Due to my job, my blog, and well, me, I have a tendency to play with a lot of different gadgets, especially new cell phones. The term ‘smartphone’ gets tossed around a lot, basically covering any phone that does more than just flip open and dial numbers. To me, a smartphone should be a smart phone – it should have enough intelligence to offer me useful services that meet my needs.
Some people want 3D gaming, some people want social networking, me, I want productivity with a little dose of entertainment on the side. I need access to my email, access to browse Web pages, Solitaire, and SlingPlayer Mobile – that’s the cake. Everything after that is, well, icing. After using the HTC MTeoR for a few weeks, I think it’s more like a cookies & cream (with real Oreos) ice cream cake with a layer of mint chocolate chips, covered in hot fudge, and a nice dollop of whipped cream on top. Okay, it’s just a phone, but it’s the best darn smartphone I’ve ever used.
HTC is unquestionably producing the hottest phones on the market today and their roadmap is so far ahead of the curve that it almost seems fictitious, only they keep shipping more and more cool stuff (like the upcoming Excalibur, which, trust me, is going to be huge)! The MTeoR is a phone that recently started shipping, and most importantly for the company, is their first foray with their own brand. In the past, their phones were typically OEMed (resold) by other companies, ranging from Sprint and Verizon to QTek, UTStarcom (the company who bought Audiovox – thanks Mike) and others.
The first thing you notice right away when you pick up the MTeoR is how well weighted it is. Some have called it heavy, but I think it’s exactly right. You’ll also notice the high quality of the materials used. Everything about it feels well-polished and refined – this is not a junky piece of plastic, this is a phone for the professional. The buttons and keypad also feel right, there’s never a question as to whether or not you properly pushed in a button, you can feel everything you do.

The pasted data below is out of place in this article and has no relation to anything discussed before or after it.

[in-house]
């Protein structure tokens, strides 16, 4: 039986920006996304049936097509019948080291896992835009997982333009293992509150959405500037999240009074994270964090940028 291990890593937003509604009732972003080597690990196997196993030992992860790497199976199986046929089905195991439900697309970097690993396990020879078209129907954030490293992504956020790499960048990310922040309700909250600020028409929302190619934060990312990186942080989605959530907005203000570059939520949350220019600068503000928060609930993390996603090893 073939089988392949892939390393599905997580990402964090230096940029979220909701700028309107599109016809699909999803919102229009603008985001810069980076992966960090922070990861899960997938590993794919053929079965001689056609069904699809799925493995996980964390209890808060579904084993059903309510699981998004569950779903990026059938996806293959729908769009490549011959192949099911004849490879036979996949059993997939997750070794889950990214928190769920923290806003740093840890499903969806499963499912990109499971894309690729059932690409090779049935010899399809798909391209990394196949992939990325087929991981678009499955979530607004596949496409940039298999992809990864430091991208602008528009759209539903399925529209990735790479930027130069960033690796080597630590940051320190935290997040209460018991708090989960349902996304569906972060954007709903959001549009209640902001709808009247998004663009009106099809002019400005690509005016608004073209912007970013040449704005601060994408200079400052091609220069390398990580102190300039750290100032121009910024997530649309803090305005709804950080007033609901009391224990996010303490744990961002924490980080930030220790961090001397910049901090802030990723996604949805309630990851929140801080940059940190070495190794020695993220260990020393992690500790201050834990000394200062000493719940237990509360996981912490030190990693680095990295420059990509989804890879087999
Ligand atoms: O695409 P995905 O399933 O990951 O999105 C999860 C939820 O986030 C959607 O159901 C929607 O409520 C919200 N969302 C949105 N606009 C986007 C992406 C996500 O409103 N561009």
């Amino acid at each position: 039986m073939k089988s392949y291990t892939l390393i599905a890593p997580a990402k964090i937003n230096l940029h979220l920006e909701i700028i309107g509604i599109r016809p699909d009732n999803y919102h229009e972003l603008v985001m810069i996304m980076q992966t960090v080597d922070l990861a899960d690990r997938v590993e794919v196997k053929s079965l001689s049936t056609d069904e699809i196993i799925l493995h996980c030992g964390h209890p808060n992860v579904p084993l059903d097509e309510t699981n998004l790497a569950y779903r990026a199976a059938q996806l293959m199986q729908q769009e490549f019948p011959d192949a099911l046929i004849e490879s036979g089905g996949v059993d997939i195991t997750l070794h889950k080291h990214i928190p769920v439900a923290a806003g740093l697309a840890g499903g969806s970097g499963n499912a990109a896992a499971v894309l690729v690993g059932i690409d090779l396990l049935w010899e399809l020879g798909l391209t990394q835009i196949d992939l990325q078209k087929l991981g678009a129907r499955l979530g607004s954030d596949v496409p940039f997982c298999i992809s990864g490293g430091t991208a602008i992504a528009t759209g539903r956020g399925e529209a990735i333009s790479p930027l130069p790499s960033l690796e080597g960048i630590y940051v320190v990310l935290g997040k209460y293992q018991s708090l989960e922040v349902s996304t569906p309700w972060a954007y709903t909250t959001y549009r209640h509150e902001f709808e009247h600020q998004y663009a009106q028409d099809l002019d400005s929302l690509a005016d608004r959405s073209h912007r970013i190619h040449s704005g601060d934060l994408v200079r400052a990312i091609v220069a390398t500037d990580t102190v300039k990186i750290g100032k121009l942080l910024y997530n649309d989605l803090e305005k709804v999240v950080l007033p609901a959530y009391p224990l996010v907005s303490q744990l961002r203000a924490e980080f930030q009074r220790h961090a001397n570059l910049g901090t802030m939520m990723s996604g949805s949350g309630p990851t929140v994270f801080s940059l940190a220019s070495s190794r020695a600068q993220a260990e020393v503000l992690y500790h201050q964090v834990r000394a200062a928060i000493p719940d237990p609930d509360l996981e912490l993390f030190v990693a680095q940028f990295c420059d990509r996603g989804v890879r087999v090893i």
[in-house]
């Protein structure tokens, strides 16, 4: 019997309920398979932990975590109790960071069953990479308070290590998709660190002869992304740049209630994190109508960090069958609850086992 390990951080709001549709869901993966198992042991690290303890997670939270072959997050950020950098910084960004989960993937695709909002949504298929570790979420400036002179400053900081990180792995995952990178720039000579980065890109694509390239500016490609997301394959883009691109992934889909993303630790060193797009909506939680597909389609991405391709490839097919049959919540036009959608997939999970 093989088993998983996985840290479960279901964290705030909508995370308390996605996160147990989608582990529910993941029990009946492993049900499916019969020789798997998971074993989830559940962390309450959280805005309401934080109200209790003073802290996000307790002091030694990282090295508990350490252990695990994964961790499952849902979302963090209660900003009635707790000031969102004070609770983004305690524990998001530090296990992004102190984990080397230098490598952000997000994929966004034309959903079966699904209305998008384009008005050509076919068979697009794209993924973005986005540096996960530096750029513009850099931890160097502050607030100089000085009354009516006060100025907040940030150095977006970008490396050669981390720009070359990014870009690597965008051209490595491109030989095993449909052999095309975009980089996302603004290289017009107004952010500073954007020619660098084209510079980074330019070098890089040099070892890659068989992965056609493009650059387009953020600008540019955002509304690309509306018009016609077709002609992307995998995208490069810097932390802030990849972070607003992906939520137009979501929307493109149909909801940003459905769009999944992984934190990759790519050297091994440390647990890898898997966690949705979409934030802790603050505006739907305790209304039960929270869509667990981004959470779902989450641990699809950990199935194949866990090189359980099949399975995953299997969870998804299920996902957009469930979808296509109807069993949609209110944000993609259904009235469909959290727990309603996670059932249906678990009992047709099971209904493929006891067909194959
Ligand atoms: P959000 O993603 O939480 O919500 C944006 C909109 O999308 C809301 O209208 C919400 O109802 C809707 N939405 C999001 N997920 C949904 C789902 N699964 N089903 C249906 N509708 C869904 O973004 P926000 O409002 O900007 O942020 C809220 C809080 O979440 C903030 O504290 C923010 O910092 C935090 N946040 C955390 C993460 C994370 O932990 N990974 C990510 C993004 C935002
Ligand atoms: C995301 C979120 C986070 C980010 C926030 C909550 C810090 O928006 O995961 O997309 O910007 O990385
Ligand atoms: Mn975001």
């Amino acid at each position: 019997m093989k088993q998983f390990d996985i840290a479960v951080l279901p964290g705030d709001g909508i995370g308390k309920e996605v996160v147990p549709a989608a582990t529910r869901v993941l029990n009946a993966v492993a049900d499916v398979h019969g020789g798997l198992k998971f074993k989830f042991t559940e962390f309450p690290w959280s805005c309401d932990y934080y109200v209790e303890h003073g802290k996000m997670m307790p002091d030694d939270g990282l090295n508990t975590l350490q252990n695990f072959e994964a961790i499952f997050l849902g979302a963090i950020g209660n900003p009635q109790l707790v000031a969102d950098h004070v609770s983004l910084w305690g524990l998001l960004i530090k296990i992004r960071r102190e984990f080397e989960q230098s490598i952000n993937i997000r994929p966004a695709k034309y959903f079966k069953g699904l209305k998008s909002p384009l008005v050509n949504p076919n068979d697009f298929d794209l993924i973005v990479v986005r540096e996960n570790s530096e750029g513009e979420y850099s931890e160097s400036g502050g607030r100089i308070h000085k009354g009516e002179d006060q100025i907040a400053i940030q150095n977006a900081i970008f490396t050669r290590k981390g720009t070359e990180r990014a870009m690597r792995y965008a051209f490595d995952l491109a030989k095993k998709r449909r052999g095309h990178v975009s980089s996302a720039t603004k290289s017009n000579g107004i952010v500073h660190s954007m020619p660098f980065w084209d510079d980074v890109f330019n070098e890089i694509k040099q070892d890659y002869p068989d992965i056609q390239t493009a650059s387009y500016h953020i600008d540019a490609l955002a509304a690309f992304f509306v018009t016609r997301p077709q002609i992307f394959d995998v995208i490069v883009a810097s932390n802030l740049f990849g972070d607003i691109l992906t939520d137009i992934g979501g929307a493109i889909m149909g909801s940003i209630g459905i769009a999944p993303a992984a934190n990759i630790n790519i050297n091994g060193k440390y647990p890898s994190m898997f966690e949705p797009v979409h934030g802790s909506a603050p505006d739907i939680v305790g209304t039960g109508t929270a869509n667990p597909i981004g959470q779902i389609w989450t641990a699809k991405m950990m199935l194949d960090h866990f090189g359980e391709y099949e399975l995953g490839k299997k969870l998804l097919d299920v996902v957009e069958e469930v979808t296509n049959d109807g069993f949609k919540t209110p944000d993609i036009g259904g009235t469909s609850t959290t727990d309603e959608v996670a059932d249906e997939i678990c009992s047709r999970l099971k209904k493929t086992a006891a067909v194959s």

Also, the front cursor/joystick is centered well in the phone, so when you hold it in the palm of your hand, you can easily navigate the Windows Mobile (SmartPhone edition) user interface. The only thing I don’t like about the button arrangement on the MTeoR is there is a button for videocalling, a feature I find is a bit of a waste. I’d much rather have an extra button that is user-programmable than the forced-fit setup the device has. Also, instead of a jog-wheel (like a Crackberry) it has a scroller on the left side of the phone, but it really doesn’t feel as satisfying as a wheel does.
The MTeoR is a very well-sized phone. While I like the PPC6700 as a mobile organizer, it’s too big to fit in a pocket and be comfortable. The MTeoR happily coexists with my keys, wallet, etc. In fact, it’s probably only about one-third the mass and footprint of the 6700.
I believe one of the big changes in phones and convergence in the next year is going to focus on the cameras. Until very recently, most cameraphones peaked at about .6MP, which is barely enough to be viewable on a computer screen, let alone printable. The MTeoR actually has two cameras, with the rear one offering 1.3MP pictures. This is key, because once you hit above 1MP, you can actually watch and share the photos in an enjoyable way, and they do more than just photo-caller-ID! The next few pictures were taken with a few different settings. If I have any real complaint, it’s the lack of a flash. As an aside, I also think the camera has too many features, including digital zoom, sepia and B&W modes, and various ISO settings, all of which are pretty much useless at this stage (but will probably be a requirement within two years).